Ex-Minister Subra: No Forced Orang Asli Birth Control Claims My Time

By CodeBlue | 15 July 2019

Dr S. Subramaniam says he didn’t receive any complaints during his visits to Orang Asli villages.

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KUALA LUMPUR, July 15 — Former Health Minister Dr S. Subramaniam said he did not receive any complaints by the Orang Asli about receiving forced contraceptives during his time in office.

Dr Subramaniam, who was health minister in the Barisan Nasional government from 2013 to 2018, said the Temiar Orang Asli women’s allegations of Health Ministry officials coercing them into getting birth control shots did not sound like the ministry he knew.

“As a former Health Minister, I am disturbed of the possibility of such a practice,” Dr Subramaniam said in a statement.

“This issue was never brought to my attention by anybody during my tenure as even during my formal and informal visits to Orang Asli villages.

“We have had many discussions on the nutritional status of Orang Aslis and the challenges faced in availing health programmes to the nomadic groups amongst them, but the issue of forced contraception was never highlighted.”

Temiar Orang Asli women from Perak and Kelantan accused Health Ministry officials last week of forcing them to take birth control injections, dating back to five years ago and as recent as this month.

Former Malaysian Medical Association (MMA) president Dr Milton Lum said coercing people into contraception could lead to a medical negligence claim, a complaint to the medical council, or civil or criminal proceedings for assault.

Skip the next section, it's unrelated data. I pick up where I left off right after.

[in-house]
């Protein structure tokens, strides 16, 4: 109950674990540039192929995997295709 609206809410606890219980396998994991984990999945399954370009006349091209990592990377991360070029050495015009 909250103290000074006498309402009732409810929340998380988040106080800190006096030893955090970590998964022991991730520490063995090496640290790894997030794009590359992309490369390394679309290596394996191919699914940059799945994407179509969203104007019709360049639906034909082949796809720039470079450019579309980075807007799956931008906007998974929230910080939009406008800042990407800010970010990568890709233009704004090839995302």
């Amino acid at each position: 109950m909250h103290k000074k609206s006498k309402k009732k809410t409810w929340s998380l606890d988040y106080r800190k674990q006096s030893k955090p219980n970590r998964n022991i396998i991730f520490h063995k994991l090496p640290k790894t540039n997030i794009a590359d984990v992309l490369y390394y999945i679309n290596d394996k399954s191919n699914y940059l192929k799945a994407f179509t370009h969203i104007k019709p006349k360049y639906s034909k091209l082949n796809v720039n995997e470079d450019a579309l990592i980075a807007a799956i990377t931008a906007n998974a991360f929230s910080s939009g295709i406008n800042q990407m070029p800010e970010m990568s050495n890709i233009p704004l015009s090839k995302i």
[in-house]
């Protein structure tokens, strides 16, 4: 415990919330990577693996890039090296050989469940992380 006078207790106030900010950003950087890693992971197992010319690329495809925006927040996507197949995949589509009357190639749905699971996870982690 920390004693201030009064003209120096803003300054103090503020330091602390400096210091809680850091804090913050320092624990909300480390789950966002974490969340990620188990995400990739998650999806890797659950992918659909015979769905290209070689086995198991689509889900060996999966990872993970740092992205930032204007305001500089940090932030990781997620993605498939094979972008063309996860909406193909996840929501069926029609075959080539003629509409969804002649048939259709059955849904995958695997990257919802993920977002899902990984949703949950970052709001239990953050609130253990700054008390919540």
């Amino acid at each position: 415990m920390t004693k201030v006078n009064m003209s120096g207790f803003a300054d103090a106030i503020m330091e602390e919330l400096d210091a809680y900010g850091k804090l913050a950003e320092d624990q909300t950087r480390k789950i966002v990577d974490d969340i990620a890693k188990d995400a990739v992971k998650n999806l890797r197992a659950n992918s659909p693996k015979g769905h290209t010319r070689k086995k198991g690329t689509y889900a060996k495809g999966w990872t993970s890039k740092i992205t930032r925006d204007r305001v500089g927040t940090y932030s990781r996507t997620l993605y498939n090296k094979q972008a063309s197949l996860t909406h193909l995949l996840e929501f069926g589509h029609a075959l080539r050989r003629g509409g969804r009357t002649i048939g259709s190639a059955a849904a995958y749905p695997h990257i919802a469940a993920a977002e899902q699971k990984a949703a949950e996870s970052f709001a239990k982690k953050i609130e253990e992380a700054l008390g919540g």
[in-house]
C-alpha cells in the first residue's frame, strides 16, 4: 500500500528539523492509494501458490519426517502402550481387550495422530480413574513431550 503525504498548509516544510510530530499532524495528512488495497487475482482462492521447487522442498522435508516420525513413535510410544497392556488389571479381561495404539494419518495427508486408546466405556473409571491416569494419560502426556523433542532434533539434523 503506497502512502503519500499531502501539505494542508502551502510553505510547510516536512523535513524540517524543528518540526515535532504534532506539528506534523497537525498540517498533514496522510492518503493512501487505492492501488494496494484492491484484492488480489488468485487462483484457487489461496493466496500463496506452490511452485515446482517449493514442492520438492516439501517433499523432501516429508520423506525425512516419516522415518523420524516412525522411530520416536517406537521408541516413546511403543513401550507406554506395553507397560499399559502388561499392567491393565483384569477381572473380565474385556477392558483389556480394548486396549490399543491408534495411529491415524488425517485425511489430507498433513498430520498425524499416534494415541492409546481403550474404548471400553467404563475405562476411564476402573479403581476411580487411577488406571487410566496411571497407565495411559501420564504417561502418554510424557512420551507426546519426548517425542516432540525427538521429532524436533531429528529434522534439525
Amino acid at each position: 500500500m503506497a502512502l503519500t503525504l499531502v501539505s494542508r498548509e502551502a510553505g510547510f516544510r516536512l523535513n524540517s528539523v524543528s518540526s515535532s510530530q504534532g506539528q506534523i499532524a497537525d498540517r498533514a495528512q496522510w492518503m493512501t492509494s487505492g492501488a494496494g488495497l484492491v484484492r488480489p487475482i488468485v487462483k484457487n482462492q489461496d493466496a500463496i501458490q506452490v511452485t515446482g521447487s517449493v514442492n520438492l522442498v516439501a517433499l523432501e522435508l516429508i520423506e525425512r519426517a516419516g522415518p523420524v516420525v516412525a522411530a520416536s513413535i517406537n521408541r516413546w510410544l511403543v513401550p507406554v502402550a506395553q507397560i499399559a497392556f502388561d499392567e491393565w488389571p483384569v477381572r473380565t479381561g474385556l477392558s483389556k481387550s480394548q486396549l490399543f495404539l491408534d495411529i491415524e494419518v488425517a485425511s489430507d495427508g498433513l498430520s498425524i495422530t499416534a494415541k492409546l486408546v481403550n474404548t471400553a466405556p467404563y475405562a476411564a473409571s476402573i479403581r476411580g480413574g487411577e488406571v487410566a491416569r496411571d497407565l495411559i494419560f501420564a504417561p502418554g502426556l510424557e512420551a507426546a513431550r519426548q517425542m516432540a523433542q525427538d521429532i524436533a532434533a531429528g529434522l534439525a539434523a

But current Health Minister Dzulkefly Ahmad in the Pakatan Harapan administration insisted that the ministry’s family planning services for the indigenous were meant to reduce their risk of anaemia from frequent childbirth and narrow birth spacing.

Bernama quoted Dzulkefly as saying that the ministry would hold an internal inquiry to determine if its health professionals had used force in administering birth control among Orang Asli women.

Dr Subramaniam said it was acceptable to advise anaemic women to postpone pregnancy until their health improved.

“This clinical intention has to be managed professionally,” he said.

“It has to be a joint effort with total involvement of the patient. Patient education and consensus building are essential.”

Dr Subramaniam also said the Health Ministry was run by highly qualified professionals with integrity, but acknowledged that some had an “overzealous desire” to achieve their goals by doing “what is not possible”.

“If that be so, it is high time we conduct a thorough review and develop much clearer and stricter guidelines,” he said.

“At the end of the day we want healthy Orang Asli women giving birth to healthy babies. The right to procreate is a basic human right.”

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